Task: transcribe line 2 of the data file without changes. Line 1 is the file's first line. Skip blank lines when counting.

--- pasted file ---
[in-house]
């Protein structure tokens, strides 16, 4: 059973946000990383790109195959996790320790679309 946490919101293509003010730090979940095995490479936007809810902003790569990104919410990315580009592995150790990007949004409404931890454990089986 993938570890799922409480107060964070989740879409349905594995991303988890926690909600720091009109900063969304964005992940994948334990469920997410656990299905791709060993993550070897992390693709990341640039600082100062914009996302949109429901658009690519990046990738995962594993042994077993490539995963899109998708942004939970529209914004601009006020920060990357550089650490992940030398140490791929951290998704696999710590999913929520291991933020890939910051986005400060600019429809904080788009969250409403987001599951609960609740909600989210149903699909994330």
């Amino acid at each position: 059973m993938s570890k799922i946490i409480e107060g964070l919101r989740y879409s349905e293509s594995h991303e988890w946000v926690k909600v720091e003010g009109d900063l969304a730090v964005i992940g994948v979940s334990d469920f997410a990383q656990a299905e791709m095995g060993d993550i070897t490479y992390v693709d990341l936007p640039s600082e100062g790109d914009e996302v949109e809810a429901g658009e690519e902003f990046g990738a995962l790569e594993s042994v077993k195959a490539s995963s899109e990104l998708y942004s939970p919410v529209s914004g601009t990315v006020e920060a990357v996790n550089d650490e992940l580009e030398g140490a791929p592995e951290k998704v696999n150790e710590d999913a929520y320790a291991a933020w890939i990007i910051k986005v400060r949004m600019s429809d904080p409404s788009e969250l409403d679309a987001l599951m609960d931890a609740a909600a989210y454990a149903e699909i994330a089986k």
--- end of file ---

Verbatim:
């Protein structure tokens, strides 16, 4: 059973946000990383790109195959996790320790679309 946490919101293509003010730090979940095995490479936007809810902003790569990104919410990315580009592995150790990007949004409404931890454990089986 993938570890799922409480107060964070989740879409349905594995991303988890926690909600720091009109900063969304964005992940994948334990469920997410656990299905791709060993993550070897992390693709990341640039600082100062914009996302949109429901658009690519990046990738995962594993042994077993490539995963899109998708942004939970529209914004601009006020920060990357550089650490992940030398140490791929951290998704696999710590999913929520291991933020890939910051986005400060600019429809904080788009969250409403987001599951609960609740909600989210149903699909994330």